For years, those on the ground level at addiction treatment facilities saw a problem boiling up among their patients: prescription opioid addiction. As the issue became increasingly commonplace, law enforcement and medical examiners also began to see increasing evidence of the situation in crime statistics and on the morgue slab.
But larger governments, despite vast connections into communities, were slower to realize the full gravity of opioid addiction in America without hard data and analytics systems in place. The problem now maintains a full boil, fluctuating between the successes of state and local programs and spikes in prescription drug use.
While many hear the phrase “opioid addiction” and immediately conjure mental images of crime-addled streets and pill-popping junkies, what’s not often understood is how unintentional overprescribing at the hands of busy and under-informed doctors is contributing to its rise. And while illicit drug use is a very real problem, spotting it has proven just as vexing.
Tom Clark, of the Brandeis University Prescription Drug Monitoring Center of Excellence, finds that prescription drug monitoring programs and the data they produce are an essential tool in the fight against the misuse of prescription opioids. Photo by Brian Smith.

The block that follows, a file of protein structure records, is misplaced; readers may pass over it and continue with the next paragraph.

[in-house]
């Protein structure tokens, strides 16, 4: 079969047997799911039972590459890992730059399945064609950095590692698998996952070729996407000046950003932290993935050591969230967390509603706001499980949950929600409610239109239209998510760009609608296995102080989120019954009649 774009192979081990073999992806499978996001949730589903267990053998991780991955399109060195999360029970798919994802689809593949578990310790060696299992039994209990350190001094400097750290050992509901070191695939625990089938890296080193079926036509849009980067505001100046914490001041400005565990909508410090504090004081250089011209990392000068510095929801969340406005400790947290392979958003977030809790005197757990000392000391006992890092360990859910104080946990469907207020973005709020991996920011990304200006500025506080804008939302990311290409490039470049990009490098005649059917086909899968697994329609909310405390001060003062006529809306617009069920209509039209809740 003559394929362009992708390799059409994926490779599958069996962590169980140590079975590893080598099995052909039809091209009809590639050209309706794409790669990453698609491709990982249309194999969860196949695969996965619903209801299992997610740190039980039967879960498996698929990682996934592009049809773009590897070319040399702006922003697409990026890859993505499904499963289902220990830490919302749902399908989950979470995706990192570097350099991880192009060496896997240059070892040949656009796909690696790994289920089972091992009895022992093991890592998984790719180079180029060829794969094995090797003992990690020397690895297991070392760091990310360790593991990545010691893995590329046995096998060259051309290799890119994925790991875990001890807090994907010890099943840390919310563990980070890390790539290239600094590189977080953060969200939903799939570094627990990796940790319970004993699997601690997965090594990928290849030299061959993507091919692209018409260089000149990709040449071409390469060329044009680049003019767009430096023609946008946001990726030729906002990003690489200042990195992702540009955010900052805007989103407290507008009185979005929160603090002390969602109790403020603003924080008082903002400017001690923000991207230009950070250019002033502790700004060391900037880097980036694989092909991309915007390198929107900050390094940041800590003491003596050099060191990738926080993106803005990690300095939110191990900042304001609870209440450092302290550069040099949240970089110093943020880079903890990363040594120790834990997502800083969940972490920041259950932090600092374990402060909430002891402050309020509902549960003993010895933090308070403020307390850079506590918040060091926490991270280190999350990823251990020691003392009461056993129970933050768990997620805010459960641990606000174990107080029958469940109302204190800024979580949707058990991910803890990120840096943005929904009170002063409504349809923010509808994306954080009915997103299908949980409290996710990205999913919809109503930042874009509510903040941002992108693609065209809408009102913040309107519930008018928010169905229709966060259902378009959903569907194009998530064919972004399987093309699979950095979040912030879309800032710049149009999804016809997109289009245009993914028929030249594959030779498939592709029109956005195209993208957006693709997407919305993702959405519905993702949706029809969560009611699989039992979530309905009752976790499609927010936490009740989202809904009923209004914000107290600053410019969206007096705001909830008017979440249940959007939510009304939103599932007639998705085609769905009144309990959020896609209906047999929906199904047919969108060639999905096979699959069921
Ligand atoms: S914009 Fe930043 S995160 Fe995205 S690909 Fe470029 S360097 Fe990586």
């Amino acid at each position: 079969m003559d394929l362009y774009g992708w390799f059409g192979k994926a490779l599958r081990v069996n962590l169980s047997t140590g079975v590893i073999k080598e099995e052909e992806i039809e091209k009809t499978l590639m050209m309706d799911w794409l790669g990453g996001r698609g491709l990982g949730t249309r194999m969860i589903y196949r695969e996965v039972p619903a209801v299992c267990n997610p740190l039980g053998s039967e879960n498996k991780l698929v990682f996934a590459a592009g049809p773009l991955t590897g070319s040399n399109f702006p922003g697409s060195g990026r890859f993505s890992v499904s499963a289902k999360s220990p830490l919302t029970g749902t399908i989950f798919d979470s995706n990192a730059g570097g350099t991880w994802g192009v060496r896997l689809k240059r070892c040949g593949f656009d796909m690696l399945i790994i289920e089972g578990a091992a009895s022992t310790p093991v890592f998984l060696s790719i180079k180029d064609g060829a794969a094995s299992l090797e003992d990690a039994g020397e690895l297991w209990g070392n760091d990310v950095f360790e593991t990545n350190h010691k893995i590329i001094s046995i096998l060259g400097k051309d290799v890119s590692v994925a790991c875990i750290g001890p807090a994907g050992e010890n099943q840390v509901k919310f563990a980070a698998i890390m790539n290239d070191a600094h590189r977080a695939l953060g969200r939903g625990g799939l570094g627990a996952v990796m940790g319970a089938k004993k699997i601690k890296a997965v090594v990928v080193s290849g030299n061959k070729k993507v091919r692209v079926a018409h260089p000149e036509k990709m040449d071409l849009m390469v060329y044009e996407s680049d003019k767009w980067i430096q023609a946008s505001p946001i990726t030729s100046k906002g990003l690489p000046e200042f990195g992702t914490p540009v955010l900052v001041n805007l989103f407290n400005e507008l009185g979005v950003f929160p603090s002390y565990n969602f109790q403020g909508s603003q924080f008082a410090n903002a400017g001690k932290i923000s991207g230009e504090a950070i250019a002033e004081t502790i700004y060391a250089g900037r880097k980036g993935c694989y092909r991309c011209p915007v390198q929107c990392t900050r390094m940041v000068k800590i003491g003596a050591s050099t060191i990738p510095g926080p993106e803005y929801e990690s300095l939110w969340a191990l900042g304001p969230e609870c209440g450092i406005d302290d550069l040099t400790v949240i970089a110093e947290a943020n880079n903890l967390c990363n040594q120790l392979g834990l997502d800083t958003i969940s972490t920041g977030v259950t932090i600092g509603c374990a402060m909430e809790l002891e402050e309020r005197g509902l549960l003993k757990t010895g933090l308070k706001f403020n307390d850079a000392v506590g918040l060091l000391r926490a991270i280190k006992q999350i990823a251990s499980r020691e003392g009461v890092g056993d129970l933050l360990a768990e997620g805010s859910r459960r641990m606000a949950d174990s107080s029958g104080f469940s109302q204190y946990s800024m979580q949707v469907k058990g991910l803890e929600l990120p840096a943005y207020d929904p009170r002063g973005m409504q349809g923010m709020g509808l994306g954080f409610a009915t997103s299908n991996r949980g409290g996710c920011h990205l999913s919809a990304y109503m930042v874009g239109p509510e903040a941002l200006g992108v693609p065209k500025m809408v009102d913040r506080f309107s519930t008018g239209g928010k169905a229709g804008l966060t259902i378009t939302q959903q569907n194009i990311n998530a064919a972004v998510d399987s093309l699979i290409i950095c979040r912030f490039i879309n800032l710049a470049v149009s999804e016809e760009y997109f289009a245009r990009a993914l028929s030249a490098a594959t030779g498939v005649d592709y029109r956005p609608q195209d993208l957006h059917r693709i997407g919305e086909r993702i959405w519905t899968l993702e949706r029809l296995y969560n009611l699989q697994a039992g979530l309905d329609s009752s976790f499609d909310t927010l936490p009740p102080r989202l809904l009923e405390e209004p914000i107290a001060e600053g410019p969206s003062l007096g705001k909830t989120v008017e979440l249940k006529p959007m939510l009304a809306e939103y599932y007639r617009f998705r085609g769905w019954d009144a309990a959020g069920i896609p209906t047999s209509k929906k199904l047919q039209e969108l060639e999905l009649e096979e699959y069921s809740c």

To date, getting the health-care professionals behind the prescriptions the information they need about their patients has been an uphill battle. To determine whether a patient has a legitimate need or is just doctor-shopping to feed an addiction has meant digging into often incomplete records spread across a host of platforms and maintained by various state agencies.
Tom Clark, an associate researcher with the Brandeis University Prescription Drug Monitoring Center of Excellence, studies how states and agencies are approaching their respective prescription drug monitoring programs (PDMPs) and common prescribing habits. From his perspective, PDMPs and the data they produce are an essential tool in the fight against the misuse and abuse of prescription opioids. State and national monitoring systems allow public health agencies to keep a pulse on the trends of controlled substances. For example, a rise in so-called “treatment drugs,” like buprenorphine, coupled with a decrease in powerful prescription opioids, like oxycodone or hydrocodone, could signal a shift in the right direction for a jurisdiction’s policies and practices.